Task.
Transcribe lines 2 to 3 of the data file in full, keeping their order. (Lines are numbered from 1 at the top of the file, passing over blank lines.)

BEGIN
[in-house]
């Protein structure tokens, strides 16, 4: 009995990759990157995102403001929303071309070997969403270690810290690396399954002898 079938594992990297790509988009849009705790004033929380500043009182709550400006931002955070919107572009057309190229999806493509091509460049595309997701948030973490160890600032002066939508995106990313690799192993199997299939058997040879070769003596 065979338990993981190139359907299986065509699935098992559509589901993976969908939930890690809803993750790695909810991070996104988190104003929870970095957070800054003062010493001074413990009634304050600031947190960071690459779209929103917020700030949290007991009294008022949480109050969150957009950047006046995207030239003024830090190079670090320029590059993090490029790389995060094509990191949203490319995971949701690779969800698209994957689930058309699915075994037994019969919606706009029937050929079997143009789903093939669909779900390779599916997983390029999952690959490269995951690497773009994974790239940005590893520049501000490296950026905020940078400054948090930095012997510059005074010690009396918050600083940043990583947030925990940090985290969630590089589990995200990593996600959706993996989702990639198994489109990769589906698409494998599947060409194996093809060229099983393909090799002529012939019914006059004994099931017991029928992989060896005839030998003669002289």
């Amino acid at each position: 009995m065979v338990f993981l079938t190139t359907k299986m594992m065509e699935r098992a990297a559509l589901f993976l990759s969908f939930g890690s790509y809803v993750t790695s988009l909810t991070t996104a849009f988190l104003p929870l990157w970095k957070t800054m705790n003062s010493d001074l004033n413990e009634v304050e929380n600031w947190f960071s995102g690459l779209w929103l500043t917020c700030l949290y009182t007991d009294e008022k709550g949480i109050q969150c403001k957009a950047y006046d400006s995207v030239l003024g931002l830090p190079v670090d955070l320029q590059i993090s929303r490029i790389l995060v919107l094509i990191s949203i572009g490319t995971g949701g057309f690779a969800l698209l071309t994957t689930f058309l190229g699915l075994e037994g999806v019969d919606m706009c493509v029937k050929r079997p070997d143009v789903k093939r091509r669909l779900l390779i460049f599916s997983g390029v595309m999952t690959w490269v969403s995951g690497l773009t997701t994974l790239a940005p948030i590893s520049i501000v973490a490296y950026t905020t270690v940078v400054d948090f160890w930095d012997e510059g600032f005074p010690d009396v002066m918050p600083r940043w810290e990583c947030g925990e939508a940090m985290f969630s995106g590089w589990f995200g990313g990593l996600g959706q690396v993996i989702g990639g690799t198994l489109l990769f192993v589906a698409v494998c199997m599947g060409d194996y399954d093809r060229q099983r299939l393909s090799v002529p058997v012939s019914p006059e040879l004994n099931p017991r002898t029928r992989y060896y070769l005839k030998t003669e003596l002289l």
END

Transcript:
């Protein structure tokens, strides 16, 4: 009995990759990157995102403001929303071309070997969403270690810290690396399954002898 079938594992990297790509988009849009705790004033929380500043009182709550400006931002955070919107572009057309190229999806493509091509460049595309997701948030973490160890600032002066939508995106990313690799192993199997299939058997040879070769003596 065979338990993981190139359907299986065509699935098992559509589901993976969908939930890690809803993750790695909810991070996104988190104003929870970095957070800054003062010493001074413990009634304050600031947190960071690459779209929103917020700030949290007991009294008022949480109050969150957009950047006046995207030239003024830090190079670090320029590059993090490029790389995060094509990191949203490319995971949701690779969800698209994957689930058309699915075994037994019969919606706009029937050929079997143009789903093939669909779900390779599916997983390029999952690959490269995951690497773009994974790239940005590893520049501000490296950026905020940078400054948090930095012997510059005074010690009396918050600083940043990583947030925990940090985290969630590089589990995200990593996600959706993996989702990639198994489109990769589906698409494998599947060409194996093809060229099983393909090799002529012939019914006059004994099931017991029928992989060896005839030998003669002289």
């Amino acid at each position: 009995m065979v338990f993981l079938t190139t359907k299986m594992m065509e699935r098992a990297a559509l589901f993976l990759s969908f939930g890690s790509y809803v993750t790695s988009l909810t991070t996104a849009f988190l104003p929870l990157w970095k957070t800054m705790n003062s010493d001074l004033n413990e009634v304050e929380n600031w947190f960071s995102g690459l779209w929103l500043t917020c700030l949290y009182t007991d009294e008022k709550g949480i109050q969150c403001k957009a950047y006046d400006s995207v030239l003024g931002l830090p190079v670090d955070l320029q590059i993090s929303r490029i790389l995060v919107l094509i990191s949203i572009g490319t995971g949701g057309f690779a969800l698209l071309t994957t689930f058309l190229g699915l075994e037994g999806v019969d919606m706009c493509v029937k050929r079997p070997d143009v789903k093939r091509r669909l779900l390779i460049f599916s997983g390029v595309m999952t690959w490269v969403s995951g690497l773009t997701t994974l790239a940005p948030i590893s520049i501000v973490a490296y950026t905020t270690v940078v400054d948090f160890w930095d012997e510059g600032f005074p010690d009396v002066m918050p600083r940043w810290e990583c947030g925990e939508a940090m985290f969630s995106g590089w589990f995200g990313g990593l996600g959706q690396v993996i989702g990639g690799t198994l489109l990769f192993v589906a698409v494998c199997m599947g060409d194996y399954d093809r060229q099983r299939l393909s090799v002529p058997v012939s019914p006059e040879l004994n099931p017991r002898t029928r992989y060896y070769l005839k030998t003669e003596l002289l």